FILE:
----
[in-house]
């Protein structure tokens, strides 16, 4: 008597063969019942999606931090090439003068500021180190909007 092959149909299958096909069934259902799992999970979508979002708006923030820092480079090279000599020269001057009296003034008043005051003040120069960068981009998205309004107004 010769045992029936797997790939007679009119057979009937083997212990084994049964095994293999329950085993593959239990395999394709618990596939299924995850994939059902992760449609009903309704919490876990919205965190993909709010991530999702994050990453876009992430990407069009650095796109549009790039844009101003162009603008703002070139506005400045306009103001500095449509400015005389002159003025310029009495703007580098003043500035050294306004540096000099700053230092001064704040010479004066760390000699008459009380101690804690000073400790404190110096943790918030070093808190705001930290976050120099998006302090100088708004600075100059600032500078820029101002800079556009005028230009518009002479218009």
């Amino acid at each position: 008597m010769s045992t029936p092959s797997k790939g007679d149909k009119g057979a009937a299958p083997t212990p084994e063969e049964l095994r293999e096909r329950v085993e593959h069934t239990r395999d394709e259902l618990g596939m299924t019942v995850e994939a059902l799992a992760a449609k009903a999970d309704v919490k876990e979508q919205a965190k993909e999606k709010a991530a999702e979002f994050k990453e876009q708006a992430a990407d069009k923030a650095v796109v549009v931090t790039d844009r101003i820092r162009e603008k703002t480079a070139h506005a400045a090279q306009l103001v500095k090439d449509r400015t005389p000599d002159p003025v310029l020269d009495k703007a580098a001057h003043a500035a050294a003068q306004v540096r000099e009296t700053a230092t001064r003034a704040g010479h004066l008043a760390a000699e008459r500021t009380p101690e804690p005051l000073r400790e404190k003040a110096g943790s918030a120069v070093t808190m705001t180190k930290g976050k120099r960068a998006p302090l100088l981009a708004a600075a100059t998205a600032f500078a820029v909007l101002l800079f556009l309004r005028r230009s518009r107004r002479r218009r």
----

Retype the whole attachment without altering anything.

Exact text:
[in-house]
């Protein structure tokens, strides 16, 4: 008597063969019942999606931090090439003068500021180190909007 092959149909299958096909069934259902799992999970979508979002708006923030820092480079090279000599020269001057009296003034008043005051003040120069960068981009998205309004107004 010769045992029936797997790939007679009119057979009937083997212990084994049964095994293999329950085993593959239990395999394709618990596939299924995850994939059902992760449609009903309704919490876990919205965190993909709010991530999702994050990453876009992430990407069009650095796109549009790039844009101003162009603008703002070139506005400045306009103001500095449509400015005389002159003025310029009495703007580098003043500035050294306004540096000099700053230092001064704040010479004066760390000699008459009380101690804690000073400790404190110096943790918030070093808190705001930290976050120099998006302090100088708004600075100059600032500078820029101002800079556009005028230009518009002479218009």
């Amino acid at each position: 008597m010769s045992t029936p092959s797997k790939g007679d149909k009119g057979a009937a299958p083997t212990p084994e063969e049964l095994r293999e096909r329950v085993e593959h069934t239990r395999d394709e259902l618990g596939m299924t019942v995850e994939a059902l799992a992760a449609k009903a999970d309704v919490k876990e979508q919205a965190k993909e999606k709010a991530a999702e979002f994050k990453e876009q708006a992430a990407d069009k923030a650095v796109v549009v931090t790039d844009r101003i820092r162009e603008k703002t480079a070139h506005a400045a090279q306009l103001v500095k090439d449509r400015t005389p000599d002159p003025v310029l020269d009495k703007a580098a001057h003043a500035a050294a003068q306004v540096r000099e009296t700053a230092t001064r003034a704040g010479h004066l008043a760390a000699e008459r500021t009380p101690e804690p005051l000073r400790e404190k003040a110096g943790s918030a120069v070093t808190m705001t180190k930290g976050k120099r960068a998006p302090l100088l981009a708004a600075a100059t998205a600032f500078a820029v909007l101002l800079f556009l309004r005028r230009s518009r107004r002479r218009r």